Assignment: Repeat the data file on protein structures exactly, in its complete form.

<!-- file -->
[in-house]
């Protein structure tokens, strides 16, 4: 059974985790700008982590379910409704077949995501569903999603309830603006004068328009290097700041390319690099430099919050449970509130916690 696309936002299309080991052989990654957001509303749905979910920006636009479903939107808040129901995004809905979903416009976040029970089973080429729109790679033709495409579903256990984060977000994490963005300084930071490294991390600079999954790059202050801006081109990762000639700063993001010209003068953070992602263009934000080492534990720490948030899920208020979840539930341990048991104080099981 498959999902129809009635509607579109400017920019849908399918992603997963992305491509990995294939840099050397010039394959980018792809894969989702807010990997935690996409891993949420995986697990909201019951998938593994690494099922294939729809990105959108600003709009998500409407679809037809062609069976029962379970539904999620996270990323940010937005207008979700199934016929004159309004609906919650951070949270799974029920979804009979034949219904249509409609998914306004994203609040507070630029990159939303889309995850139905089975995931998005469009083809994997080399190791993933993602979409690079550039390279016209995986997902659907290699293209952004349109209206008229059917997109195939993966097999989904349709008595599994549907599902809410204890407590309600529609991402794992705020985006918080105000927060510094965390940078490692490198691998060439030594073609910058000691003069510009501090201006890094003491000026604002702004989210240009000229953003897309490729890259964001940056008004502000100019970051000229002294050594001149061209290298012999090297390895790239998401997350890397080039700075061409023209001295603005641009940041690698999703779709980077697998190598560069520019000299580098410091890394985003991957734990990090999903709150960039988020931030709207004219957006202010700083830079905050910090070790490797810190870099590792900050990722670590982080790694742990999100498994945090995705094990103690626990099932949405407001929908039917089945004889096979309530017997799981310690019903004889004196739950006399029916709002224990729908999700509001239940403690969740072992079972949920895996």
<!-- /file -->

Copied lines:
[in-house]
């Protein structure tokens, strides 16, 4: 059974985790700008982590379910409704077949995501569903999603309830603006004068328009290097700041390319690099430099919050449970509130916690 696309936002299309080991052989990654957001509303749905979910920006636009479903939107808040129901995004809905979903416009976040029970089973080429729109790679033709495409579903256990984060977000994490963005300084930071490294991390600079999954790059202050801006081109990762000639700063993001010209003068953070992602263009934000080492534990720490948030899920208020979840539930341990048991104080099981 498959999902129809009635509607579109400017920019849908399918992603997963992305491509990995294939840099050397010039394959980018792809894969989702807010990997935690996409891993949420995986697990909201019951998938593994690494099922294939729809990105959108600003709009998500409407679809037809062609069976029962379970539904999620996270990323940010937005207008979700199934016929004159309004609906919650951070949270799974029920979804009979034949219904249509409609998914306004994203609040507070630029990159939303889309995850139905089975995931998005469009083809994997080399190791993933993602979409690079550039390279016209995986997902659907290699293209952004349109209206008229059917997109195939993966097999989904349709008595599994549907599902809410204890407590309600529609991402794992705020985006918080105000927060510094965390940078490692490198691998060439030594073609910058000691003069510009501090201006890094003491000026604002702004989210240009000229953003897309490729890259964001940056008004502000100019970051000229002294050594001149061209290298012999090297390895790239998401997350890397080039700075061409023209001295603005641009940041690698999703779709980077697998190598560069520019000299580098410091890394985003991957734990990090999903709150960039988020931030709207004219957006202010700083830079905050910090070790490797810190870099590792900050990722670590982080790694742990999100498994945090995705094990103690626990099932949405407001929908039917089945004889096979309530017997799981310690019903004889004196739950006399029916709002224990729908999700509001239940403690969740072992079972949920895996």